Renowned Irish explorer Tom Crean spent time in San Diego, Hawaii, and Seattle several years before his epic expeditions across Antarctica, according to the latest edition of a biography examining the explorer's storied life.
The third edition of Tim Foley's "Crean - The Extraordinary Life of an Irish Hero" covers the surprising discovery that Crean spent a significant amount of time on the west coast of America while serving on the HMS Wild Swan in 1894.
First released in 2018, Foley's book takes readers from Crean's roots in British-occupied Ireland right up until his death in 1938.
The book covers the early part of Crean's naval career, which began when he was just 17 years old. The famous explorer spent three and a half years on the Pacific West Coast of the Americas before serving a further two years in Australasia and Foley's biography delves deep into that six-year period.
Foley's new research has found that Crean once spent a Christmas and New Year's in Honolulu and that the famous explorer was also present in Seattle on Independence Day more than 120 years ago.
The book, of course, covers Crean's later exploits in Antarctica, where the explorer became famous. Crean undertook three expeditions across the frozen landscapes of Antarctica, first setting out with explorer Robert Falcon Scott aboard the RSS Discovery in 1901.
He joined Scott again in 1910 for a second expedition across the ice of Antarctica and, though Scott met his demise on the expedition, Crean was awarded the Albert Medal for Bravery for his acts of heroism during the expedition, known as the Terra Nova expedition.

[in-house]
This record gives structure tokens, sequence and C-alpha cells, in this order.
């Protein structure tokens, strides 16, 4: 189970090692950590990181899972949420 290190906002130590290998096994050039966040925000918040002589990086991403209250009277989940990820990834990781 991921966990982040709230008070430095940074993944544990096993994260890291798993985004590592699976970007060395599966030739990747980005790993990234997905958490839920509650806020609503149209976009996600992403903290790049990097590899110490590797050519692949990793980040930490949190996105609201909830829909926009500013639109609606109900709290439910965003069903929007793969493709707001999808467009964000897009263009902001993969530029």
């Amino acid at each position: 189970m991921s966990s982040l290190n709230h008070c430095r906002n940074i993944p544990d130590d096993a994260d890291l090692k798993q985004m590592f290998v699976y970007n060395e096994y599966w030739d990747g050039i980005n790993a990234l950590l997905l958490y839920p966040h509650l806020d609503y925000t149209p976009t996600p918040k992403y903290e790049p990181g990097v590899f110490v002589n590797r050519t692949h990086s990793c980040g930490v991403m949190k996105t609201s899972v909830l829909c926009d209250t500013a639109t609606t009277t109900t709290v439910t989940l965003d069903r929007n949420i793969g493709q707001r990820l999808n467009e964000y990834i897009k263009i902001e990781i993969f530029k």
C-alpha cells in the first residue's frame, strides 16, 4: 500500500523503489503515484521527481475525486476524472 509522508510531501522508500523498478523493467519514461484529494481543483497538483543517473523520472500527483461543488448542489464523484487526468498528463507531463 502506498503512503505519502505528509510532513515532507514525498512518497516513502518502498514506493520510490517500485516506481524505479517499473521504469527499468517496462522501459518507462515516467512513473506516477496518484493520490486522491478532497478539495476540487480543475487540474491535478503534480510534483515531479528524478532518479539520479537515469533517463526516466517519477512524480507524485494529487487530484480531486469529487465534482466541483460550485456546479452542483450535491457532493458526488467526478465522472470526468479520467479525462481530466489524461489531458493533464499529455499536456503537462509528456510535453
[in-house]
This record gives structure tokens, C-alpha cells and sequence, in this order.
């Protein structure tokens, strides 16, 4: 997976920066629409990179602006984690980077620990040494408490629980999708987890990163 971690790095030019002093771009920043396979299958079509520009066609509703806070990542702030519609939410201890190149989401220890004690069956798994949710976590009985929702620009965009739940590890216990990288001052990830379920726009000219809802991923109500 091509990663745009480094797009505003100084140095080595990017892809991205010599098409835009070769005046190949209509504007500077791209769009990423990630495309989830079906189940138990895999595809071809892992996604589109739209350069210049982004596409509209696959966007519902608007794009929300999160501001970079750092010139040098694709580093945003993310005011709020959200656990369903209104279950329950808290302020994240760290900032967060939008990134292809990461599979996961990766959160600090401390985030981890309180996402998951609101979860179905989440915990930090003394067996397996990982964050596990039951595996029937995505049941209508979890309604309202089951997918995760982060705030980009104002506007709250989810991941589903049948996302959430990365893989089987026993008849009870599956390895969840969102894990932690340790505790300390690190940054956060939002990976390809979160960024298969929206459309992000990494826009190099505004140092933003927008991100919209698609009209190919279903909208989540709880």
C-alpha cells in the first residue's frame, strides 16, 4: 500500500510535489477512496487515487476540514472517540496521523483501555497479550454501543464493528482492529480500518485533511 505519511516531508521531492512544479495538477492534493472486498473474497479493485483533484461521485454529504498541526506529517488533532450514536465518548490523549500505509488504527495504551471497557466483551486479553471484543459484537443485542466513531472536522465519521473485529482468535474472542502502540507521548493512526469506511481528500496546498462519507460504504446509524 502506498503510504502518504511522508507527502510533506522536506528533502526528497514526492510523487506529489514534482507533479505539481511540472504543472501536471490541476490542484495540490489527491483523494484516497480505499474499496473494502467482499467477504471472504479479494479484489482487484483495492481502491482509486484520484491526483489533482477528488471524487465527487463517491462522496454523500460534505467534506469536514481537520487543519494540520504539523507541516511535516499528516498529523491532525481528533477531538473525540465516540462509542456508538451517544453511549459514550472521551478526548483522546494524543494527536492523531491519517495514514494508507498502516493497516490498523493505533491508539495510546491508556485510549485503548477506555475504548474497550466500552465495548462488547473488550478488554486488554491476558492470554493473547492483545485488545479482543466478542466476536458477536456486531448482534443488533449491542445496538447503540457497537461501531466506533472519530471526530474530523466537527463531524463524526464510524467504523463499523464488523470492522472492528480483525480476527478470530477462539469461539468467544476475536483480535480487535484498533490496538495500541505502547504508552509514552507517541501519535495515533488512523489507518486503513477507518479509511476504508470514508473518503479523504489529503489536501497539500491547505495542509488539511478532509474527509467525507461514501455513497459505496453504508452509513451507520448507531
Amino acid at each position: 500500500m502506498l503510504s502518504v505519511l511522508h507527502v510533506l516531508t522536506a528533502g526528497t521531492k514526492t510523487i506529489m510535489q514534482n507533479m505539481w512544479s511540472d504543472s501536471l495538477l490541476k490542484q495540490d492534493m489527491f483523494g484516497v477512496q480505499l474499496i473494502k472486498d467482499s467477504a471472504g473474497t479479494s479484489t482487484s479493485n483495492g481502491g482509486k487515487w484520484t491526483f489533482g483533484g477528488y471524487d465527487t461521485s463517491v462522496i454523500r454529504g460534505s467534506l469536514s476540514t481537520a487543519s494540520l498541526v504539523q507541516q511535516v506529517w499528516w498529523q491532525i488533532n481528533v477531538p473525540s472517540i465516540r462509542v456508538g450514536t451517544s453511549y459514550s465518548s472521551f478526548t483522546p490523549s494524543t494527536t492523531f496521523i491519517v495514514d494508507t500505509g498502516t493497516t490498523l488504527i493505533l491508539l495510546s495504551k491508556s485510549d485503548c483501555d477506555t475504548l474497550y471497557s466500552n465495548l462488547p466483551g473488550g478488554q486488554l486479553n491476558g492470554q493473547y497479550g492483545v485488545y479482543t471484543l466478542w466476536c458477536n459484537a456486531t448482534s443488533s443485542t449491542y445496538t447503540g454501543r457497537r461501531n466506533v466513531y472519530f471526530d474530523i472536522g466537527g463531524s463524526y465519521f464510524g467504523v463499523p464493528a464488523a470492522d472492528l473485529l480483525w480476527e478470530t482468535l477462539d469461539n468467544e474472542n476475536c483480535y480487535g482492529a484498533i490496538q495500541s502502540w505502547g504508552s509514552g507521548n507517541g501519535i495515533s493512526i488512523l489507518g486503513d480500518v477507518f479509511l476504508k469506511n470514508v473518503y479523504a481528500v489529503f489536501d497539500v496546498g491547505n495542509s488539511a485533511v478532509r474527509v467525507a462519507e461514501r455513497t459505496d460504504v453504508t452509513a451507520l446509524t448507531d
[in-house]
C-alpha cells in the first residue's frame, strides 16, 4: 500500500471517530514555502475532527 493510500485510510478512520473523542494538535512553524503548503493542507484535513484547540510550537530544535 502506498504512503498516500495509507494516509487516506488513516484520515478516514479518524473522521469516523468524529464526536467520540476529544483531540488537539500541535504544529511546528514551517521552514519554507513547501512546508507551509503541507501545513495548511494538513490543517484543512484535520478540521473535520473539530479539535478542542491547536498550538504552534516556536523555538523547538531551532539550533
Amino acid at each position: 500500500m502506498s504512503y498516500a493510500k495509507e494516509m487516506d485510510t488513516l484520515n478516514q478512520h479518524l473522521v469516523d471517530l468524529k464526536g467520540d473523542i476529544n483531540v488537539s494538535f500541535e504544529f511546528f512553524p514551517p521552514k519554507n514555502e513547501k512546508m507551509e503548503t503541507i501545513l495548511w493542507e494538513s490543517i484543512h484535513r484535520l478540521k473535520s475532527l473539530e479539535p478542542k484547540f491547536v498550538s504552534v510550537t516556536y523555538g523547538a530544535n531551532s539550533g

In the foreword of Foley's newly-updated book, Julian Evans reminds readers of Crean's bravery during the ill-fated expedition, during which several explorers perished.
Evans said that Crean had personally ensured his own existence today by rescuing his grandfather, Lieutenant Edward Evans, during the Terra Nova expedition. The Irish explorer completed a staggering 35-mile solo march across the icy terrain of Antarctica with nothing but three biscuits and a little chocolate to sustain him in order to fetch help for Evans, who was suffering from scurvy.
Crean returned to the South Pole once more for a third expedition in 1914 with Irish explorer Ernest Shackleton.
Foley has previously launched a campaign to honor Crean as a national hero and even petitioned to change the name of Kerry International Airport in honor of the Kerry-born explorer.
He has also started a petition to rename an Irish naval flagship after Crean, which has generated almost 17,000 signatures.
You can listen to a sample of Foley's book here.